New funding advances cancer-fighting drug development


University of Akron researcher Judit Puskas received a $749,747 National Science Foundation grant to further her creation of a polymer-based cancer-fighting drug. When paired with a rubber polymer prosthetic breast, which Puskas has been developing since 2008, the drug works to target cancer cells.

Judit Puskas implant

Judit Puskas holds a prototype of the polymer prosthetic breast that would deliver targeted drug therapy.

Puskas, the Joseph M. Gingo Chair in Chemical Engineering at UA, explains that the drug would be absorbed into the body from the implant for localized treatment. It would replace traditional chemotherapy and its accompanying side effects, including collateral damage of healthy cells.

“New delivery devices are badly needed for cancer therapy,” says Puskas, who points out that one in eight American women develops breast cancer. “Specific targeting is the optimal approach for any diagnostic and chemotherapeutic agent.”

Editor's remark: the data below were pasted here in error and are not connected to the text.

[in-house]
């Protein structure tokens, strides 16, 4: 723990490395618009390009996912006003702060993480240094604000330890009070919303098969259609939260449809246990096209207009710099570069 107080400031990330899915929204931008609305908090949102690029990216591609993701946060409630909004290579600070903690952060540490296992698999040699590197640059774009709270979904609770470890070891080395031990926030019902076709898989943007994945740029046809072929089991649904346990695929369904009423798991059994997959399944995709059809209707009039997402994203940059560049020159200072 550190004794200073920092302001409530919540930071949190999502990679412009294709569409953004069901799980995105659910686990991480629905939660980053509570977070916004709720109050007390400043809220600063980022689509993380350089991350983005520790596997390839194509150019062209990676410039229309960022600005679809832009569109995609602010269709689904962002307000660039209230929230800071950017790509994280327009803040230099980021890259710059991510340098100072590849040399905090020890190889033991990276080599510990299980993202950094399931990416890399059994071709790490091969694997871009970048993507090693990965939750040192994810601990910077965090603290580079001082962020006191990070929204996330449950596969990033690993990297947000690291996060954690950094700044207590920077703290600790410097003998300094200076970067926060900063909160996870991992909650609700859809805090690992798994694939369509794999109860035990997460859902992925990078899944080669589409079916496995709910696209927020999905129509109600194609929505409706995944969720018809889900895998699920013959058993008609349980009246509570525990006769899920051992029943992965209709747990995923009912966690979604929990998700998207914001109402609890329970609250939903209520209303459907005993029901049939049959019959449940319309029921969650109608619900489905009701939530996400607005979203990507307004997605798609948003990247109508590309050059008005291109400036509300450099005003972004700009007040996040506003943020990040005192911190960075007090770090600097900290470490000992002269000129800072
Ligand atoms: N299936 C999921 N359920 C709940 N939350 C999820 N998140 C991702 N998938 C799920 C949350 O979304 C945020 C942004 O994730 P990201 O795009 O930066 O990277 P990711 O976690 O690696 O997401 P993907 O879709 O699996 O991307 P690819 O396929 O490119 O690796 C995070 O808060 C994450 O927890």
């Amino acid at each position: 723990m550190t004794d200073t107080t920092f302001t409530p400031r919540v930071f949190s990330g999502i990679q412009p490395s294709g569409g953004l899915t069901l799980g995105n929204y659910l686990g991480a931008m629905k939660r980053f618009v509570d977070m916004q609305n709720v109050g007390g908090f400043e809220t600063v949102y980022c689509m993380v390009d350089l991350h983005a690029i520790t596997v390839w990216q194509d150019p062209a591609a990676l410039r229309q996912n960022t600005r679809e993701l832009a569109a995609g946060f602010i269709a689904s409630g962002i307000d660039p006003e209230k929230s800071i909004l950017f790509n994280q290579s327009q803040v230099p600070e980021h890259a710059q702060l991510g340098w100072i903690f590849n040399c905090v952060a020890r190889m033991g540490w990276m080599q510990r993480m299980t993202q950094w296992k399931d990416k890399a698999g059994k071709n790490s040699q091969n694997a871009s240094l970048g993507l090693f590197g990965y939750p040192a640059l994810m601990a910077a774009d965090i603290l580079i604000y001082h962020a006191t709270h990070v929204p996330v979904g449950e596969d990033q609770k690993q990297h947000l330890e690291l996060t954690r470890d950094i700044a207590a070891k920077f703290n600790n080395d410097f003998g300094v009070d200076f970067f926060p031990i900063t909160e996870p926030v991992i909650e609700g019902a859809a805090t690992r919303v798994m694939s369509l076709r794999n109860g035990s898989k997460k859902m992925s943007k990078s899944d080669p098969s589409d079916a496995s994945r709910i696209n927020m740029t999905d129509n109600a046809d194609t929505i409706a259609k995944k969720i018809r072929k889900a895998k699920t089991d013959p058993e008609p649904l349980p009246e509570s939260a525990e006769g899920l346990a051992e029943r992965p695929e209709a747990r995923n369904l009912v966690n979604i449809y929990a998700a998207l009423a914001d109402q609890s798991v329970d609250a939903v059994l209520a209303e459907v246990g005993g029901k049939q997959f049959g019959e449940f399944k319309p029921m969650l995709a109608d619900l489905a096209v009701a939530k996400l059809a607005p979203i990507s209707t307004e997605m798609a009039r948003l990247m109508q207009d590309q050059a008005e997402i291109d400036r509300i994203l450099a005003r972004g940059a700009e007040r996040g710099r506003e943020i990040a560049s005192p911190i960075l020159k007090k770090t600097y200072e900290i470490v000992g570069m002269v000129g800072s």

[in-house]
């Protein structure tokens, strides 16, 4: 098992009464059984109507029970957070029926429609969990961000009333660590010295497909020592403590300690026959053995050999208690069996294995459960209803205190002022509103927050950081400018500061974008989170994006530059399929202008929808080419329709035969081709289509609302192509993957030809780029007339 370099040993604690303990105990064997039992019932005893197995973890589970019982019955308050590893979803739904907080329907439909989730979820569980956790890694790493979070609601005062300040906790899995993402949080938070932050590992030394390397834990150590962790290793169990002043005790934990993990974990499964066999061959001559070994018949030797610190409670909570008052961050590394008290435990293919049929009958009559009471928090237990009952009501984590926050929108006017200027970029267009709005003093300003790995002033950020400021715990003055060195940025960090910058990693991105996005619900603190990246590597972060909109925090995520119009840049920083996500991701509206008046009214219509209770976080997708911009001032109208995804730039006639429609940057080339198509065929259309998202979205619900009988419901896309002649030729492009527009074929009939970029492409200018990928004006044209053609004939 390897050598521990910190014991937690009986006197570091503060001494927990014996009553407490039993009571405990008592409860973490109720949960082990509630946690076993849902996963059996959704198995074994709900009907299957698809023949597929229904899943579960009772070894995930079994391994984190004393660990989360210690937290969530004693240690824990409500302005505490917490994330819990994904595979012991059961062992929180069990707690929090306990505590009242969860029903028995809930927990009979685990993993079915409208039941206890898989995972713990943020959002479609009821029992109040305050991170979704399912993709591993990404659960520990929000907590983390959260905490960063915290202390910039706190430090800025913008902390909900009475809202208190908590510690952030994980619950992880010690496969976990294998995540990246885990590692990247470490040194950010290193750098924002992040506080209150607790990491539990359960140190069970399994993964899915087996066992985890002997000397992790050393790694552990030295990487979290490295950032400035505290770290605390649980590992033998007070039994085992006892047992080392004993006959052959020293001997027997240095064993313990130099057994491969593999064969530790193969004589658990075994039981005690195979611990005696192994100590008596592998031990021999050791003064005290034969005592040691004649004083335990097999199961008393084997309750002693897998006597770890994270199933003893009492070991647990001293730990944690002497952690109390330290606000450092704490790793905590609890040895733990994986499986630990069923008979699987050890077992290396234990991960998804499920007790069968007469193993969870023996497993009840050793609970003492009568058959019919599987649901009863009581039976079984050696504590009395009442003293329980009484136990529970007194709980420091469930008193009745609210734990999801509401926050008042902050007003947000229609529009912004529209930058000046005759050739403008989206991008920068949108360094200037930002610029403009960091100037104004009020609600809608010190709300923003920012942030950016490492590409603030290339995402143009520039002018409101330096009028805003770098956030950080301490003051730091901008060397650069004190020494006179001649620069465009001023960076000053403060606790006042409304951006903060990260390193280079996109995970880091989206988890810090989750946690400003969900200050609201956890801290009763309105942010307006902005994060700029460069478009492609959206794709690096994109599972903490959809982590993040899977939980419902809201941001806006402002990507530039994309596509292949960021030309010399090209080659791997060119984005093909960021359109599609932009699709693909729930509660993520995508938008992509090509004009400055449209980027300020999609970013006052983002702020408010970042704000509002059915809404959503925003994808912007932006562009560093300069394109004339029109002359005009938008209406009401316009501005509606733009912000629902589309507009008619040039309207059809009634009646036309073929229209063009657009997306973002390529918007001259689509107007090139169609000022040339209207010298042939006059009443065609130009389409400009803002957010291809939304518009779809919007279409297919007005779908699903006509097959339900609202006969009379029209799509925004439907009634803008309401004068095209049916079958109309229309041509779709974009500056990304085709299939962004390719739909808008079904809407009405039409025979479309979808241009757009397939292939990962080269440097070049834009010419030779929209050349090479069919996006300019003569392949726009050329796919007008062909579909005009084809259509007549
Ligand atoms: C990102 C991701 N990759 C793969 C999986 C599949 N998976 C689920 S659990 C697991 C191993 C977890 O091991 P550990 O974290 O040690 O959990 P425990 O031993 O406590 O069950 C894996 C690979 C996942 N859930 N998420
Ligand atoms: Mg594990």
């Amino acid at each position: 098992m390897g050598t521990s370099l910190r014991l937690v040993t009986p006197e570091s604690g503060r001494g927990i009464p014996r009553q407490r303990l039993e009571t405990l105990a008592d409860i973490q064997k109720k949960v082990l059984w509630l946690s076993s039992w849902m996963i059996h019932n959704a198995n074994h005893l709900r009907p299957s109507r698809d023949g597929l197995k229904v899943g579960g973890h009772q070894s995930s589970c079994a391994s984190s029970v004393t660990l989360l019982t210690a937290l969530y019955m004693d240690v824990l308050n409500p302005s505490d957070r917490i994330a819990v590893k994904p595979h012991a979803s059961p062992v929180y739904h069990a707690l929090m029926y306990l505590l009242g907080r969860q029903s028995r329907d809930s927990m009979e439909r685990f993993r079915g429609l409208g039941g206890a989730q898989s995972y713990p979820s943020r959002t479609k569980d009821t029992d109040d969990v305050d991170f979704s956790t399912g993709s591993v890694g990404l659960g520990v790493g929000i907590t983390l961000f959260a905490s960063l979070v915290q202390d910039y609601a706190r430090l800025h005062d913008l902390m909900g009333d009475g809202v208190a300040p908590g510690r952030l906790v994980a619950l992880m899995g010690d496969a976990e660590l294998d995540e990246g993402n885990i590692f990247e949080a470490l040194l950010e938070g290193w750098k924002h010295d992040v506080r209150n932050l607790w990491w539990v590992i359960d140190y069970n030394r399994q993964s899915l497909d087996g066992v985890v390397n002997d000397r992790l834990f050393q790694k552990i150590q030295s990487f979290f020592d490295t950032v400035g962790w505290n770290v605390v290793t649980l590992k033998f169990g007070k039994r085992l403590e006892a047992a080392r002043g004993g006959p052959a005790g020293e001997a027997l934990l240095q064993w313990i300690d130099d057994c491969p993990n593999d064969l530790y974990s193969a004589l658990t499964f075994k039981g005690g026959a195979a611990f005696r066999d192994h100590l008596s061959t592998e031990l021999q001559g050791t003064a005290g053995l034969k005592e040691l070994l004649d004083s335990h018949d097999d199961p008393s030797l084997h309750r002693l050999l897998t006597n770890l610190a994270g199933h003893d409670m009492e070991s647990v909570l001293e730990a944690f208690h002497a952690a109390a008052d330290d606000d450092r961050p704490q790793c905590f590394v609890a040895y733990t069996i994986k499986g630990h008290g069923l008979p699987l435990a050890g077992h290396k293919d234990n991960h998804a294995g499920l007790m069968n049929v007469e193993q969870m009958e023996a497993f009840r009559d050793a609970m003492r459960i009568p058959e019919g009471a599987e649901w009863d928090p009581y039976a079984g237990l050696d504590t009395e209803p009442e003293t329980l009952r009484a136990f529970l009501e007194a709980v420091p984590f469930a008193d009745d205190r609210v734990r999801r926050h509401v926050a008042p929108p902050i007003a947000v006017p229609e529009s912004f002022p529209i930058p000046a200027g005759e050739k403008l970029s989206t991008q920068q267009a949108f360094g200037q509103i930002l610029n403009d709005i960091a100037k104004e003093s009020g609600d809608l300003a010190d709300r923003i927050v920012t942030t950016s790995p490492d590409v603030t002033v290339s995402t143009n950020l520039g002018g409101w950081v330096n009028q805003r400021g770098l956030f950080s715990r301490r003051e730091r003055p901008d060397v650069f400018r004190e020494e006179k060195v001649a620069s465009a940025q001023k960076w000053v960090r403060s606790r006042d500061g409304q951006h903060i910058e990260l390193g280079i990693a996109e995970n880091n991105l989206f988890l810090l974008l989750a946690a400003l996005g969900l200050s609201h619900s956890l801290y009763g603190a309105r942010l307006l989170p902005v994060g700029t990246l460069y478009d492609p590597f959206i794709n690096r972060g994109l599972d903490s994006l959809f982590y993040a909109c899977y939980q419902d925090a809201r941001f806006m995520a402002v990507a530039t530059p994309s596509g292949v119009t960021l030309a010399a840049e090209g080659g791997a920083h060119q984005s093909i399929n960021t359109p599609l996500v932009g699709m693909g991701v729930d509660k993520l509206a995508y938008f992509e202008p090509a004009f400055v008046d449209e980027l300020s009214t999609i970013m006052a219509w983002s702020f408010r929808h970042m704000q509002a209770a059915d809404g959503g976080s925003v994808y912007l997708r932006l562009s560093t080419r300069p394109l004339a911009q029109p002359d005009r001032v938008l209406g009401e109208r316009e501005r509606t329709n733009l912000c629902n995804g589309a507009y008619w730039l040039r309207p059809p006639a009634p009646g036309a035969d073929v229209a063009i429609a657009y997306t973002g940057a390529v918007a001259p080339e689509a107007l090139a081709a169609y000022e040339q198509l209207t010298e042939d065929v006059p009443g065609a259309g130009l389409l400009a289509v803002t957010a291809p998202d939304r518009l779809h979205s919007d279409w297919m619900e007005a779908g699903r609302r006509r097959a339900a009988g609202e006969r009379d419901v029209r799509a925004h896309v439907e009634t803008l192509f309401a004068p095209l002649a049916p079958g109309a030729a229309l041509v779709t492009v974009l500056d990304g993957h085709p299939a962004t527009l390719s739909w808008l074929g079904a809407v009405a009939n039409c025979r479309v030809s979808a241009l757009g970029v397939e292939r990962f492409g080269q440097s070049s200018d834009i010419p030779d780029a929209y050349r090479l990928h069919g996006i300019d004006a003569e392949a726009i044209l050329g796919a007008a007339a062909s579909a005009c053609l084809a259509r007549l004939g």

Heading toward product development

The funding was allocated to PolyInsight LLC of Akron to support commercialization of the cancer-killing polymeric agent developed by Puskas and former UA graduate assistant Kwang Su Seo.

This second Small Business Innovation Research (SBIR) grant from the NSF to Puskas is a two-year, Phase II grant intended for early-stage research and product development. Puskas, along with PolyInsight LLC and the University of Akron Research Foundation, formed Enzyme Catalyzed Polymers LLC, a spinoff company that licensed the relevant technology from UA.

Puskas is collaborating with Cleveland Clinic radiologist Gordon McLennan and the clinic’s Lerner Research Institute Imaging Core Director Judith Drazb, who will image the location of the targeted drug in vitro and in vivo, Puskas says.


 Story by Nicholas Nussen

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